Eileen Haggerty

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Telemedicine adoption has been on the rise for several years, addressing the healthcare needs of remote communities, access to key medical specialties in distant locations, and expanding mental health therapy options for patients. Already a growth market expected to top US$130 billion by 2025, the global telemedicine industry is even further in the spotlight thanks to the COVID-19 pandemic. Not only are well established telehealth offerings from hospital networks being heavily utilized, but additional organizations and state governments have also ramped up telehealth services, such as the online COVID-19 screening tool introduced last month that Massachusetts residents can use at no charge. The ultimate goal, of course, is to provide a safe alternative to in-person visits and reduce exposure to the virus. To succeed, however, companies must make sure that their technology infrastructure will provide both patients and healthcare professionals with a flawless experience.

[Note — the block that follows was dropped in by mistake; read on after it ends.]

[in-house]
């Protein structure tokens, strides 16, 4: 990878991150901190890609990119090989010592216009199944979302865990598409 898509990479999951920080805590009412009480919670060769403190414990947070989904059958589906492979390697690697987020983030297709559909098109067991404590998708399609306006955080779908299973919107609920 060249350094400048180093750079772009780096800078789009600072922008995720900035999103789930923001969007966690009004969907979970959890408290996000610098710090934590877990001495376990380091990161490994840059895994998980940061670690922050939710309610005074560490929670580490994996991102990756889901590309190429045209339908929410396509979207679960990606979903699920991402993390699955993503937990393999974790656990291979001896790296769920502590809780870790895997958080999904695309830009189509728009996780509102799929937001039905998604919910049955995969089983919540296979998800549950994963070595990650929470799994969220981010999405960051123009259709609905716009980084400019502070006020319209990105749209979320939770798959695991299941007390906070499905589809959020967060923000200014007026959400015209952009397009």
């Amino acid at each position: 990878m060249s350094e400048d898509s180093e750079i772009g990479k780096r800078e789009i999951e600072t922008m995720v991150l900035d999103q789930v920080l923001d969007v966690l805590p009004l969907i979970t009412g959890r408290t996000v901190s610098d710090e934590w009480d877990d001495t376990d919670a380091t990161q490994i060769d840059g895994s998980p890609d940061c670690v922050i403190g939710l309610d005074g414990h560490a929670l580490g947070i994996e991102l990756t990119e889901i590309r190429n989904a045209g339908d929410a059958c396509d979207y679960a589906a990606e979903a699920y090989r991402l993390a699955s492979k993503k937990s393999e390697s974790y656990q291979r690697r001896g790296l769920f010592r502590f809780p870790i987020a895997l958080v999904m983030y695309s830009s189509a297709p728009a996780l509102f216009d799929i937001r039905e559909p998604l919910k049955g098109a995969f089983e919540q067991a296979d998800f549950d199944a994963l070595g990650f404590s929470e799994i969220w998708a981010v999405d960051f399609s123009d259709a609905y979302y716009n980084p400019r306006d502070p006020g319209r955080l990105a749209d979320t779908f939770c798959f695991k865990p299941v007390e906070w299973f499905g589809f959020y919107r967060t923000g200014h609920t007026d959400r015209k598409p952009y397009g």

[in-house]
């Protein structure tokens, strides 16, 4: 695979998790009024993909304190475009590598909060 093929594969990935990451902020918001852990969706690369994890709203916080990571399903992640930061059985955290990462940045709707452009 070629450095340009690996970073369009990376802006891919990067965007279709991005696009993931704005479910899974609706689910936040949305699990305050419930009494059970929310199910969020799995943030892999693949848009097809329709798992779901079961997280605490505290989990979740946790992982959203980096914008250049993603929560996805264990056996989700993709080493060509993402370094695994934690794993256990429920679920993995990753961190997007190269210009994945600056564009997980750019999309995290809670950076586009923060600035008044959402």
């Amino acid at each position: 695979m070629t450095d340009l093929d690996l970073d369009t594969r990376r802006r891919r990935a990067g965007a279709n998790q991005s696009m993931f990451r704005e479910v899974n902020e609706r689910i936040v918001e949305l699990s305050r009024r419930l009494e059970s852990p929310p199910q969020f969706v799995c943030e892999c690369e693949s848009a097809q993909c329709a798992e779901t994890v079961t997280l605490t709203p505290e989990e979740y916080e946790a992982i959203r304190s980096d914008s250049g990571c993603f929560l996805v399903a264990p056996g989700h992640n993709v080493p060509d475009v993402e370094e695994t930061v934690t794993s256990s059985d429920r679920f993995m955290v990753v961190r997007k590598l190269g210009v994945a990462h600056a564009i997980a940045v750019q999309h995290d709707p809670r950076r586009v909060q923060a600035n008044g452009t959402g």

For one hospital we work with, taking those steps proved crucial. As governments issued orders for social distancing, the hospital saw use and volume of its telemedicine application quadruple over a two-week period. With the dramatic change in demand, gaining access to the application became an issue for some patients. As patients struggled to make appointments or dial in for sessions, the hospital realized it needed to ramp up support for this new normal. Read on to see how NETSCOUT service assurance helped IT staff rapidly pinpoint and fix the source of the trouble.

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Haggerty is associate vice president, product and solutions marketing, NETSCOUT.

  • Enterprise
  • Business Continuity

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